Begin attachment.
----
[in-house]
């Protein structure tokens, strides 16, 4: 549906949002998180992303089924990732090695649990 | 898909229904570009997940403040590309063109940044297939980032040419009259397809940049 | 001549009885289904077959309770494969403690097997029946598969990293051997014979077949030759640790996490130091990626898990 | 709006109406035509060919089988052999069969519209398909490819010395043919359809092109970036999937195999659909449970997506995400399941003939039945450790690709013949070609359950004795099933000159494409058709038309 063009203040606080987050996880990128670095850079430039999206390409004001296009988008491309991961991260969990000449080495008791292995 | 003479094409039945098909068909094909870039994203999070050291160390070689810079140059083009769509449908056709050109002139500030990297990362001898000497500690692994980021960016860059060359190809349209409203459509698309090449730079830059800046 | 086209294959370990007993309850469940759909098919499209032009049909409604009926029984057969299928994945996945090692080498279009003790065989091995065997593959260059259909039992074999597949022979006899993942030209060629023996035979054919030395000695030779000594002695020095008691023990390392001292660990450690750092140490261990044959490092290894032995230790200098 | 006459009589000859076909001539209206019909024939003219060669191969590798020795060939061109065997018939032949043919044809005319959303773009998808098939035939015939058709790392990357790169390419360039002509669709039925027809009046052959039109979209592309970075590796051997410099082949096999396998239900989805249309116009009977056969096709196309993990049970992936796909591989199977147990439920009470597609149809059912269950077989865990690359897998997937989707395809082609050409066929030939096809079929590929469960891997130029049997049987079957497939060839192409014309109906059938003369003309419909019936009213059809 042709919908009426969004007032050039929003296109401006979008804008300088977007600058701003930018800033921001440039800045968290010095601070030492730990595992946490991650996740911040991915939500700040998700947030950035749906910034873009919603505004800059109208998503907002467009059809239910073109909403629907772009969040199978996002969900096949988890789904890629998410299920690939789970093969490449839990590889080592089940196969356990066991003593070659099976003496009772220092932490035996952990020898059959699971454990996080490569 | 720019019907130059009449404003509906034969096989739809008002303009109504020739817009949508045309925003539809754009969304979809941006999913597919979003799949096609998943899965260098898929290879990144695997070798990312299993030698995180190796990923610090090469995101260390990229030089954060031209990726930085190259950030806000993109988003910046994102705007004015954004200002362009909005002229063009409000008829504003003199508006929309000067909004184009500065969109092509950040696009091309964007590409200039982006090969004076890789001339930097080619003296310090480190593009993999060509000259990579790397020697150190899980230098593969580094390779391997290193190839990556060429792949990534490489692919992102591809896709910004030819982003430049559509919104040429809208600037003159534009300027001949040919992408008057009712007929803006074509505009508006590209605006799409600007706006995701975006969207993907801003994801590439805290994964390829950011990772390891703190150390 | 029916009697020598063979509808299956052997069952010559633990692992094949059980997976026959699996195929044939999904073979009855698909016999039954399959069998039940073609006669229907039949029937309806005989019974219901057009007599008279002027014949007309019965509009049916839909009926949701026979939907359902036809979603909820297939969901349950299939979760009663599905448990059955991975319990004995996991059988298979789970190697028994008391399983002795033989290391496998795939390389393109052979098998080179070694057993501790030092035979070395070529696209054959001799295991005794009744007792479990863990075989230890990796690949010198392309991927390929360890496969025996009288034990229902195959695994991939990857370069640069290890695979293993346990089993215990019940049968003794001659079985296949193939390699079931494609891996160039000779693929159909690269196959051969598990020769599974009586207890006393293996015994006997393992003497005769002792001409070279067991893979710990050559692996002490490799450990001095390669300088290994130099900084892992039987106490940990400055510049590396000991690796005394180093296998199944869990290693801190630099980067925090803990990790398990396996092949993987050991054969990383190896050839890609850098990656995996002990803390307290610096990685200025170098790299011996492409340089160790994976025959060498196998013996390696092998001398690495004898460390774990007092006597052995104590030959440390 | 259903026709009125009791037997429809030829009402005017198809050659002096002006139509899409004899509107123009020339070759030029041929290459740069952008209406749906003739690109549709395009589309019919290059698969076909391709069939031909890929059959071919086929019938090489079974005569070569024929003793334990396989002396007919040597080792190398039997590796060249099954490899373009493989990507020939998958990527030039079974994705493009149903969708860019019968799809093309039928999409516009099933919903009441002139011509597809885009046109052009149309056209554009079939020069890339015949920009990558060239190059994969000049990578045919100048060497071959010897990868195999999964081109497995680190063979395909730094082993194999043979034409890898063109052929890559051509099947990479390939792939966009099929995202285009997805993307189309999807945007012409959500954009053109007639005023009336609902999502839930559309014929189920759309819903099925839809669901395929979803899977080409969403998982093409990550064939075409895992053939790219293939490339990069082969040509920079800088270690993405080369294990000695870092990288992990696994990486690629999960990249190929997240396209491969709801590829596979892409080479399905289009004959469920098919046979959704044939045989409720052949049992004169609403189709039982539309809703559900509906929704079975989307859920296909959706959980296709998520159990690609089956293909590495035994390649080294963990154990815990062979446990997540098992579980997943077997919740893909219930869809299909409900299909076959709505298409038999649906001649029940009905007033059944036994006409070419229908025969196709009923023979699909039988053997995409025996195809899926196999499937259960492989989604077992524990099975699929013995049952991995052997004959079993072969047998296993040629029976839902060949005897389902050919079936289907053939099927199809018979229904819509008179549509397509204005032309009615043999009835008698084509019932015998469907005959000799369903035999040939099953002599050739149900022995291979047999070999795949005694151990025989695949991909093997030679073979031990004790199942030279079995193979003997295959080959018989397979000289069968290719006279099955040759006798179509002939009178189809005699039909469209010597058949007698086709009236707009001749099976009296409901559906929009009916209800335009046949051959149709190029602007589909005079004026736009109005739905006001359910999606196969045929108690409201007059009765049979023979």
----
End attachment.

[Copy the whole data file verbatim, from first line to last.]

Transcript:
[in-house]
């Protein structure tokens, strides 16, 4: 549906949002998180992303089924990732090695649990 | 898909229904570009997940403040590309063109940044297939980032040419009259397809940049 | 001549009885289904077959309770494969403690097997029946598969990293051997014979077949030759640790996490130091990626898990 | 709006109406035509060919089988052999069969519209398909490819010395043919359809092109970036999937195999659909449970997506995400399941003939039945450790690709013949070609359950004795099933000159494409058709038309 063009203040606080987050996880990128670095850079430039999206390409004001296009988008491309991961991260969990000449080495008791292995 | 003479094409039945098909068909094909870039994203999070050291160390070689810079140059083009769509449908056709050109002139500030990297990362001898000497500690692994980021960016860059060359190809349209409203459509698309090449730079830059800046 | 086209294959370990007993309850469940759909098919499209032009049909409604009926029984057969299928994945996945090692080498279009003790065989091995065997593959260059259909039992074999597949022979006899993942030209060629023996035979054919030395000695030779000594002695020095008691023990390392001292660990450690750092140490261990044959490092290894032995230790200098 | 006459009589000859076909001539209206019909024939003219060669191969590798020795060939061109065997018939032949043919044809005319959303773009998808098939035939015939058709790392990357790169390419360039002509669709039925027809009046052959039109979209592309970075590796051997410099082949096999396998239900989805249309116009009977056969096709196309993990049970992936796909591989199977147990439920009470597609149809059912269950077989865990690359897998997937989707395809082609050409066929030939096809079929590929469960891997130029049997049987079957497939060839192409014309109906059938003369003309419909019936009213059809 042709919908009426969004007032050039929003296109401006979008804008300088977007600058701003930018800033921001440039800045968290010095601070030492730990595992946490991650996740911040991915939500700040998700947030950035749906910034873009919603505004800059109208998503907002467009059809239910073109909403629907772009969040199978996002969900096949988890789904890629998410299920690939789970093969490449839990590889080592089940196969356990066991003593070659099976003496009772220092932490035996952990020898059959699971454990996080490569 | 720019019907130059009449404003509906034969096989739809008002303009109504020739817009949508045309925003539809754009969304979809941006999913597919979003799949096609998943899965260098898929290879990144695997070798990312299993030698995180190796990923610090090469995101260390990229030089954060031209990726930085190259950030806000993109988003910046994102705007004015954004200002362009909005002229063009409000008829504003003199508006929309000067909004184009500065969109092509950040696009091309964007590409200039982006090969004076890789001339930097080619003296310090480190593009993999060509000259990579790397020697150190899980230098593969580094390779391997290193190839990556060429792949990534490489692919992102591809896709910004030819982003430049559509919104040429809208600037003159534009300027001949040919992408008057009712007929803006074509505009508006590209605006799409600007706006995701975006969207993907801003994801590439805290994964390829950011990772390891703190150390 | 029916009697020598063979509808299956052997069952010559633990692992094949059980997976026959699996195929044939999904073979009855698909016999039954399959069998039940073609006669229907039949029937309806005989019974219901057009007599008279002027014949007309019965509009049916839909009926949701026979939907359902036809979603909820297939969901349950299939979760009663599905448990059955991975319990004995996991059988298979789970190697028994008391399983002795033989290391496998795939390389393109052979098998080179070694057993501790030092035979070395070529696209054959001799295991005794009744007792479990863990075989230890990796690949010198392309991927390929360890496969025996009288034990229902195959695994991939990857370069640069290890695979293993346990089993215990019940049968003794001659079985296949193939390699079931494609891996160039000779693929159909690269196959051969598990020769599974009586207890006393293996015994006997393992003497005769002792001409070279067991893979710990050559692996002490490799450990001095390669300088290994130099900084892992039987106490940990400055510049590396000991690796005394180093296998199944869990290693801190630099980067925090803990990790398990396996092949993987050991054969990383190896050839890609850098990656995996002990803390307290610096990685200025170098790299011996492409340089160790994976025959060498196998013996390696092998001398690495004898460390774990007092006597052995104590030959440390 | 259903026709009125009791037997429809030829009402005017198809050659002096002006139509899409004899509107123009020339070759030029041929290459740069952008209406749906003739690109549709395009589309019919290059698969076909391709069939031909890929059959071919086929019938090489079974005569070569024929003793334990396989002396007919040597080792190398039997590796060249099954490899373009493989990507020939998958990527030039079974994705493009149903969708860019019968799809093309039928999409516009099933919903009441002139011509597809885009046109052009149309056209554009079939020069890339015949920009990558060239190059994969000049990578045919100048060497071959010897990868195999999964081109497995680190063979395909730094082993194999043979034409890898063109052929890559051509099947990479390939792939966009099929995202285009997805993307189309999807945007012409959500954009053109007639005023009336609902999502839930559309014929189920759309819903099925839809669901395929979803899977080409969403998982093409990550064939075409895992053939790219293939490339990069082969040509920079800088270690993405080369294990000695870092990288992990696994990486690629999960990249190929997240396209491969709801590829596979892409080479399905289009004959469920098919046979959704044939045989409720052949049992004169609403189709039982539309809703559900509906929704079975989307859920296909959706959980296709998520159990690609089956293909590495035994390649080294963990154990815990062979446990997540098992579980997943077997919740893909219930869809299909409900299909076959709505298409038999649906001649029940009905007033059944036994006409070419229908025969196709009923023979699909039988053997995409025996195809899926196999499937259960492989989604077992524990099975699929013995049952991995052997004959079993072969047998296993040629029976839902060949005897389902050919079936289907053939099927199809018979229904819509008179549509397509204005032309009615043999009835008698084509019932015998469907005959000799369903035999040939099953002599050739149900022995291979047999070999795949005694151990025989695949991909093997030679073979031990004790199942030279079995193979003997295959080959018989397979000289069968290719006279099955040759006798179509002939009178189809005699039909469209010597058949007698086709009236707009001749099976009296409901559906929009009916209800335009046949051959149709190029602007589909005079004026736009109005739905006001359910999606196969045929108690409201007059009765049979023979």